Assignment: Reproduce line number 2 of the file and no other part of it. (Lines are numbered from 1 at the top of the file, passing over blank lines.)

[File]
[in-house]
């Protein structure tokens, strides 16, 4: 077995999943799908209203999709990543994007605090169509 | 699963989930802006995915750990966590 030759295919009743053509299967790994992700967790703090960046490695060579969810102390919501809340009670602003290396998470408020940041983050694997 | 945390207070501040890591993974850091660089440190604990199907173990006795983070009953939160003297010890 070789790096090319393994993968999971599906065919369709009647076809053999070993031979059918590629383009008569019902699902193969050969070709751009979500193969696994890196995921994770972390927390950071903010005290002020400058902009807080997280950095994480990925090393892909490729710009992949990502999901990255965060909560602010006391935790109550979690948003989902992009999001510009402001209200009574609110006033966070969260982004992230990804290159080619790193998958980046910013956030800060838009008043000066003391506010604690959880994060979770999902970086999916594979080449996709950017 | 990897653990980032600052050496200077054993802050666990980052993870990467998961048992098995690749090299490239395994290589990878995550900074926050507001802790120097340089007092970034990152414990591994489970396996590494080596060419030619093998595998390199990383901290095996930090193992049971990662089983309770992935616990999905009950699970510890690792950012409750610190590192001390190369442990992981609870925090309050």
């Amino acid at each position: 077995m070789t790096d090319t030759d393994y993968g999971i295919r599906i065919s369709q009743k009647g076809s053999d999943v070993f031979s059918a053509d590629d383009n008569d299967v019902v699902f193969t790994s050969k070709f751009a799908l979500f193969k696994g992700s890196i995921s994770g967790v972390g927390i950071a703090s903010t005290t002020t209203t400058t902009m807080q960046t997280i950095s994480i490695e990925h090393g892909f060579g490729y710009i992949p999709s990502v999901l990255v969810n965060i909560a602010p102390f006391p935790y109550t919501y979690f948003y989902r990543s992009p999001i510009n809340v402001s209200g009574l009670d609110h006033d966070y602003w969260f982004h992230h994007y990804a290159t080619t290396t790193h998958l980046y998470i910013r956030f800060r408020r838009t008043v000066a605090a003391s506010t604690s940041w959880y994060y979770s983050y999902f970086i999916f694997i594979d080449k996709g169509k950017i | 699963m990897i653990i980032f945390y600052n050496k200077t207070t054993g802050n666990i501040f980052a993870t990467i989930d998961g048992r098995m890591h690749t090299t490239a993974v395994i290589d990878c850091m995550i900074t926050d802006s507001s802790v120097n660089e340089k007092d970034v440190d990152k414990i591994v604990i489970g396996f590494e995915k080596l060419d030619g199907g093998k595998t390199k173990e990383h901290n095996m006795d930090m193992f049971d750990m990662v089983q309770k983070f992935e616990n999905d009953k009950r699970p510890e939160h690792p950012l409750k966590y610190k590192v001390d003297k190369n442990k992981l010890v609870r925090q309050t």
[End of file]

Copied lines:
């Protein structure tokens, strides 16, 4: 077995999943799908209203999709990543994007605090169509 | 699963989930802006995915750990966590 030759295919009743053509299967790994992700967790703090960046490695060579969810102390919501809340009670602003290396998470408020940041983050694997 | 945390207070501040890591993974850091660089440190604990199907173990006795983070009953939160003297010890 070789790096090319393994993968999971599906065919369709009647076809053999070993031979059918590629383009008569019902699902193969050969070709751009979500193969696994890196995921994770972390927390950071903010005290002020400058902009807080997280950095994480990925090393892909490729710009992949990502999901990255965060909560602010006391935790109550979690948003989902992009999001510009402001209200009574609110006033966070969260982004992230990804290159080619790193998958980046910013956030800060838009008043000066003391506010604690959880994060979770999902970086999916594979080449996709950017 | 990897653990980032600052050496200077054993802050666990980052993870990467998961048992098995690749090299490239395994290589990878995550900074926050507001802790120097340089007092970034990152414990591994489970396996590494080596060419030619093998595998390199990383901290095996930090193992049971990662089983309770992935616990999905009950699970510890690792950012409750610190590192001390190369442990992981609870925090309050």